>>--EXEC SQL---.------------.------DECLARE cursor_name------>
               +-AT db_name-+

    +-SENSITIVE---+     +-FORWARD-+      +-LOCK---------+
    +-INSENSITIVE-+     +-KEYSET--+      +-LOCKCC-------+
                        +-DYNAMIC-+      +-OPTIMISTIC---+
                        +-STATIC--+      +-OPTCC--------+
                        +-SCROLL--+      +-OPTCCVAL-----+
                                         +-READ ONLY----+
                                         +-FAST FORWARD-+

                 +----WITH HOLD---+        

      +----OPTIMIZE FOR n ROWS---------------+
    +-FOR READ ONLY-----------------+
    +-FOR UPDATE-.----------------.-+
                 +-OF column_list-+


db_name The name of a database that has been declared using DECLARE DATABASE.
cursor_name Cursor name used to identify the cursor in subsequent statements. Cursor names can contain any legal filename character and be up to 30 characters in length. The first character must be a letter.
select_stmt Any valid SQL SELECT statement, or a QUERY ODBC statement or a CALL statement for a stored procedure that returns a result set.
prepared_stmt_name The name of a prepared SQL SELECT statement or QUERY ODBC statement.
stored_procedure_call_stmt A valid stored procedure call which returns a result set.
n The number of rows per block fetched when the cursor is opened. The value of n must be less than 1000.
column_list A list of column-names, separated by commas.


The DECLARE CURSOR statement associates the cursor name with the specified SELECT statement and enables you to retrieve rows of data using the FETCH statement.

Two separately compiled programs cannot share the same cursor. All statements that reference a particular cursor must be compiled together.

The DECLARE CURSOR statement must appear before the first reference to the cursor. The SELECT statement runs when the cursor is opened. The following rules apply to the SELECT statement:

  • It cannot contain an INTO clause or parameter markers.
  • It can contain input host variables previously identified in a declaration section.
  • With some ODBC drivers, the SELECT statement must include a FOR UPDATE clause if positioned updates or deletions are to be performed.

If OPTIMIZE FOR is specified, OpenESQL uses n to override the setting of the PREFETCH directive for the cursor. This allows prefetch optimization for individual cursors. For information on the PREFETCH directive setting see the chapter Open ESQL in your Database Access book.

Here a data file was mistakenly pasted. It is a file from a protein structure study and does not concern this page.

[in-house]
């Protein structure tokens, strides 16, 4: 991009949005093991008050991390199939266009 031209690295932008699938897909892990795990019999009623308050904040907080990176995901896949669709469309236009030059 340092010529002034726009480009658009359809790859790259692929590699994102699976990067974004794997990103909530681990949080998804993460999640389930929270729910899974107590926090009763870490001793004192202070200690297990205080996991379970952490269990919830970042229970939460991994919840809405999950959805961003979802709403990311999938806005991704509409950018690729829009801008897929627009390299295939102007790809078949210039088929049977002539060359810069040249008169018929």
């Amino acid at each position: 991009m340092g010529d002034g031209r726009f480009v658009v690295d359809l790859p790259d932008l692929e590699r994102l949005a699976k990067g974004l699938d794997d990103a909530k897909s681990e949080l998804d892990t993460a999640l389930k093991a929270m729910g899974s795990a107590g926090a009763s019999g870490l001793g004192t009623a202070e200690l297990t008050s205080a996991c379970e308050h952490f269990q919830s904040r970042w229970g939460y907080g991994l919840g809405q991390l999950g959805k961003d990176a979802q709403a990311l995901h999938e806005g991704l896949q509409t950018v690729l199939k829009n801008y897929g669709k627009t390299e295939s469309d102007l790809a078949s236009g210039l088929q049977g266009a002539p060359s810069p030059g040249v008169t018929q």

Note: Notes:
  • SCROLL selects a scrolloption, other than FORWARD, that is supported by the driver.
  • LOCKCC and LOCK are equivalent.
  • READ ONLY and READONLY are equivalent.
  • OPTIMISTIC selects an optimistic concurrency mode (OPTCC or OPTCCVAL) that is supported by the driver.
  • If a HOLD cursor is requested and the current connection closes cursors at the end of transactions, the OPEN statement will return an error (SQLCODE = -19520).
  • If the database is Microsoft SQL Server and the NOANSI92 ENTRY directive setting has been used (this is the default setting), then a Microsoft SQL Server specific ODBC call will be made at connect time to request that cursors are not closed at the end of transactions. This is compatible with the Micro Focus Embedded SQL Toolkit for Microsoft SQL Server. The setting for USECURLIB must not be YES.
  • FAST FORWARD and FASTFORWARD are equivalent. This is a performance optimization parameter that applies only to FORWARD, READ-ONLY cursors. You can obtain even greater performance gains by also compiling the program with the AUTOFETCH directive; this is the most efficient method of getting a results set into an application. The AUTOFETCH directive enables two optimizations that can significantly reduce network traffic. The most dramatic improvement is seen when processing cursors with relatively small result sets that can be cached in the memory of an application. FASTFORWARD cursors work only with Microsoft SQL Server 2000 or later servers.


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